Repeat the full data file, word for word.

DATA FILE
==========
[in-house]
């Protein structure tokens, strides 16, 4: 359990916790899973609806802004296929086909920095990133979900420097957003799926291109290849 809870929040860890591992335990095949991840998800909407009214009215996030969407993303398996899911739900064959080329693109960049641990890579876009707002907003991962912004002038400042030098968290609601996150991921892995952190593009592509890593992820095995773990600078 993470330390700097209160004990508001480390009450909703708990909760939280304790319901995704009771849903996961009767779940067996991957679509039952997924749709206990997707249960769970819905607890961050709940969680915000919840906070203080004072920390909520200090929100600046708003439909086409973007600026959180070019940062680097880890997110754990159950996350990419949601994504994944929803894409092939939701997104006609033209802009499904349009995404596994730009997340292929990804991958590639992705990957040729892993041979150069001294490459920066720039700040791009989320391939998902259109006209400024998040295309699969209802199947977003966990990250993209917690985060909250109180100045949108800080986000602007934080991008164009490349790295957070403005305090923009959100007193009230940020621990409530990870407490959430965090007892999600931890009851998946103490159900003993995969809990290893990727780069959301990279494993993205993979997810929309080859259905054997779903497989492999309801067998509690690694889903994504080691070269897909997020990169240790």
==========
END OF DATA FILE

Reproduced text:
[in-house]
């Protein structure tokens, strides 16, 4: 359990916790899973609806802004296929086909920095990133979900420097957003799926291109290849 809870929040860890591992335990095949991840998800909407009214009215996030969407993303398996899911739900064959080329693109960049641990890579876009707002907003991962912004002038400042030098968290609601996150991921892995952190593009592509890593992820095995773990600078 993470330390700097209160004990508001480390009450909703708990909760939280304790319901995704009771849903996961009767779940067996991957679509039952997924749709206990997707249960769970819905607890961050709940969680915000919840906070203080004072920390909520200090929100600046708003439909086409973007600026959180070019940062680097880890997110754990159950996350990419949601994504994944929803894409092939939701997104006609033209802009499904349009995404596994730009997340292929990804991958590639992705990957040729892993041979150069001294490459920066720039700040791009989320391939998902259109006209400024998040295309699969209802199947977003966990990250993209917690985060909250109180100045949108800080986000602007934080991008164009490349790295957070403005305090923009959100007193009230940020621990409530990870407490959430965090007892999600931890009851998946103490159900003993995969809990290893990727780069959301990279494993993205993979997810929309080859259905054997779903497989492999309801067998509690690694889903994504080691070269897909997020990169240790």